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Push for a EGS demonstration project in Cornwall, UK

Alexander Richter Alexander Richter 24 Apr 2009

Scientists in the UK have now formed a company to develop an EGS demonstration project in Cornwall, which could be operational in 2012.

Scientists in the UK have now formed a company, EGS Energy, to develop an EGS demonstration project in Cornwall, which could be operational in 2012.

Geothermal seems to be the “blind spot” in all renewable energy discussions in government of the United Kingdom. Therefore, so an article by New Energy Focus, “world-renowned geophysicists met with Liberal Democrat energy spokesman to seek help” promoting geothermal energy.

“The meeting came ahead of a gathering of the Geological Society’s engineering group on Tuesday night, in which the potential for so-called “heat mining” in the UK and Europe was likened to the scale of the nuclear industry.

For the price of a single “clean coal” power station, they believe the technology could become a fully commercial venture – providing valuable “baseload” power alongside wind and solar power projects, operating as much as 90% of the time, without emissions.

The potential for this kind of project has been limited in the UK geology so far, but a different form of geothermal technology, known as engineered or enhanced geothermal systems (EGS), is now beginning to move towards commercialisation with plans taking shape for a 3MW pilot plant in Cornwall.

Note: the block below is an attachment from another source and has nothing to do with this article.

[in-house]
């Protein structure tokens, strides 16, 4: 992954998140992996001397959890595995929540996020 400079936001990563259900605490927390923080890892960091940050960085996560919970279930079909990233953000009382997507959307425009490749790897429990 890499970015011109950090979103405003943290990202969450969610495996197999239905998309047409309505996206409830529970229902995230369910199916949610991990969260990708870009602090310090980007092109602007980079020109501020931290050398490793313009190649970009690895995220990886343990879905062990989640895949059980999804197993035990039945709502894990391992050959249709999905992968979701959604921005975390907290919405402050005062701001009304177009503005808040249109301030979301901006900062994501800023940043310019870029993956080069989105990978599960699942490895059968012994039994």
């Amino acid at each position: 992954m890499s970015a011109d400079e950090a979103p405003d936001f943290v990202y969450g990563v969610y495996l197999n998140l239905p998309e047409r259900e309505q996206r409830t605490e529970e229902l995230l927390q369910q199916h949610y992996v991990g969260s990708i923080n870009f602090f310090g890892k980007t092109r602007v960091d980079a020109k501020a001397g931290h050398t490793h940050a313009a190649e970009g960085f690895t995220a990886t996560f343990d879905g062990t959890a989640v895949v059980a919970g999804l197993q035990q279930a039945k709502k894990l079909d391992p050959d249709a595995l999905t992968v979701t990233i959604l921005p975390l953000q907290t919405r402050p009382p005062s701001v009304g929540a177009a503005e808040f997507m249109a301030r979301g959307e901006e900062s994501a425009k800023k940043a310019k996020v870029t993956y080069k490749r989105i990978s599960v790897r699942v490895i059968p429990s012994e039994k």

Although EGS technology is not yet fully commercial, a 2.9MW plant is operating commercially in Landau, western Germany, while projects are now being developed in Australia, the US and Japan. Preparations are now underway for a similar-sized demonstration plant to be set up in the UK.

Scientists including Roy Baria, who also worked on the MIT study, have now formed a company to develop the demonstration project in Cornwall, which could be operational in 2012.

The company, called EGS Energy, is currently seeking £500,000 in seed funding for the early stages of its demonstration project.

It is also seeking to persuade the government to devise a licensing system for geothermal projects, similar to that in the oil and gas drilling sector. This is so that projects can secure investment, since being awarded a licence would give a project a tangible value on which to borrow money.

Dr Baria, technical director at EGS, told New Energy Focus: “We are now looking for seed capital to take forward the development, and we hope to start the study some time in the Spring of 2010, with a business plan ready, then we will go to industry for financing.”

The firm believes the 3MWe demonstration project could lead to a number of 50MW-scale power plants being set up in Cornwall as well as in Cumbria, Derbyshire and Durham, where there are also suitable granite rock formations – making use of skills in the existing oil and gas industry.”

For the full article, see link provided below.

Source: New Energy Focus